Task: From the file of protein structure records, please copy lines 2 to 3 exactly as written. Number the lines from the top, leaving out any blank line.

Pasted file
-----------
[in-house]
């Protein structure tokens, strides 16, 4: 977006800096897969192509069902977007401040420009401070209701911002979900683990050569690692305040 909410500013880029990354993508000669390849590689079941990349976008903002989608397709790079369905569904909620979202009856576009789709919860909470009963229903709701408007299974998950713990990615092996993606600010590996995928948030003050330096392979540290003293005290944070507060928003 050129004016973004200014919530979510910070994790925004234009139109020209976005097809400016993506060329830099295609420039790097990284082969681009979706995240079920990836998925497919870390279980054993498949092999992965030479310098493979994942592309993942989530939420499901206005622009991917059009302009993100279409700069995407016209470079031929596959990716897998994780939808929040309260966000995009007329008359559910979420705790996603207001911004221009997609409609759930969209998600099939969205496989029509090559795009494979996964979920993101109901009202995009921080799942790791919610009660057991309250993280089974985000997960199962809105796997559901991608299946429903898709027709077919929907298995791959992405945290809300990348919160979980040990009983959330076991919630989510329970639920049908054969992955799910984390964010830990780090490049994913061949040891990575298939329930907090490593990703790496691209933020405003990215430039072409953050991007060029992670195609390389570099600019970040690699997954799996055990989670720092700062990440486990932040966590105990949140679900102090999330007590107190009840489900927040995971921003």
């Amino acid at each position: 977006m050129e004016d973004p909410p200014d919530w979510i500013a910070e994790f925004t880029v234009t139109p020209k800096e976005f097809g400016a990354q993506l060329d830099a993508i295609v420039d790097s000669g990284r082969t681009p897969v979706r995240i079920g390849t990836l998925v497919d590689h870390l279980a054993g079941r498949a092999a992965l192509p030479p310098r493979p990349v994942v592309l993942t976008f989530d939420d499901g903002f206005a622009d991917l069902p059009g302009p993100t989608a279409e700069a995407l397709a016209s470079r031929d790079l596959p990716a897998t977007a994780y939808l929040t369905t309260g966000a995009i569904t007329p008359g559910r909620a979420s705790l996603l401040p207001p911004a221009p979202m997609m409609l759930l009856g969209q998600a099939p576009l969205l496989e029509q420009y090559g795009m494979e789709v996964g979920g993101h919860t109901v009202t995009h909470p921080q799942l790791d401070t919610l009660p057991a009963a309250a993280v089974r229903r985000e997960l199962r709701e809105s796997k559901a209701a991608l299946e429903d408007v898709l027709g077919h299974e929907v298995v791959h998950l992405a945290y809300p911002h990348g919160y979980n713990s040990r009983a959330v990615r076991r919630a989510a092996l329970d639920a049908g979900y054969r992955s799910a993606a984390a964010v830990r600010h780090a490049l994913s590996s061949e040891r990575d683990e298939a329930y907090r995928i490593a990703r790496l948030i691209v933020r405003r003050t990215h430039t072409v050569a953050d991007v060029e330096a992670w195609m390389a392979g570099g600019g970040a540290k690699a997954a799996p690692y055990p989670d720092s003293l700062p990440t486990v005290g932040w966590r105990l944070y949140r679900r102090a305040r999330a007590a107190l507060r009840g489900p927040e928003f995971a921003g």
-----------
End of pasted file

């Protein structure tokens, strides 16, 4: 977006800096897969192509069902977007401040420009401070209701911002979900683990050569690692305040 909410500013880029990354993508000669390849590689079941990349976008903002989608397709790079369905569904909620979202009856576009789709919860909470009963229903709701408007299974998950713990990615092996993606600010590996995928948030003050330096392979540290003293005290944070507060928003 050129004016973004200014919530979510910070994790925004234009139109020209976005097809400016993506060329830099295609420039790097990284082969681009979706995240079920990836998925497919870390279980054993498949092999992965030479310098493979994942592309993942989530939420499901206005622009991917059009302009993100279409700069995407016209470079031929596959990716897998994780939808929040309260966000995009007329008359559910979420705790996603207001911004221009997609409609759930969209998600099939969205496989029509090559795009494979996964979920993101109901009202995009921080799942790791919610009660057991309250993280089974985000997960199962809105796997559901991608299946429903898709027709077919929907298995791959992405945290809300990348919160979980040990009983959330076991919630989510329970639920049908054969992955799910984390964010830990780090490049994913061949040891990575298939329930907090490593990703790496691209933020405003990215430039072409953050991007060029992670195609390389570099600019970040690699997954799996055990989670720092700062990440486990932040966590105990949140679900102090999330007590107190009840489900927040995971921003």
């Amino acid at each position: 977006m050129e004016d973004p909410p200014d919530w979510i500013a910070e994790f925004t880029v234009t139109p020209k800096e976005f097809g400016a990354q993506l060329d830099a993508i295609v420039d790097s000669g990284r082969t681009p897969v979706r995240i079920g390849t990836l998925v497919d590689h870390l279980a054993g079941r498949a092999a992965l192509p030479p310098r493979p990349v994942v592309l993942t976008f989530d939420d499901g903002f206005a622009d991917l069902p059009g302009p993100t989608a279409e700069a995407l397709a016209s470079r031929d790079l596959p990716a897998t977007a994780y939808l929040t369905t309260g966000a995009i569904t007329p008359g559910r909620a979420s705790l996603l401040p207001p911004a221009p979202m997609m409609l759930l009856g969209q998600a099939p576009l969205l496989e029509q420009y090559g795009m494979e789709v996964g979920g993101h919860t109901v009202t995009h909470p921080q799942l790791d401070t919610l009660p057991a009963a309250a993280v089974r229903r985000e997960l199962r709701e809105s796997k559901a209701a991608l299946e429903d408007v898709l027709g077919h299974e929907v298995v791959h998950l992405a945290y809300p911002h990348g919160y979980n713990s040990r009983a959330v990615r076991r919630a989510a092996l329970d639920a049908g979900y054969r992955s799910a993606a984390a964010v830990r600010h780090a490049l994913s590996s061949e040891r990575d683990e298939a329930y907090r995928i490593a990703r790496l948030i691209v933020r405003r003050t990215h430039t072409v050569a953050d991007v060029e330096a992670w195609m390389a392979g570099g600019g970040a540290k690699a997954a799996p690692y055990p989670d720092s003293l700062p990440t486990v005290g932040w966590r105990l944070y949140r679900r102090a305040r999330a007590a107190l507060r009840g489900p927040e928003f995971a921003g």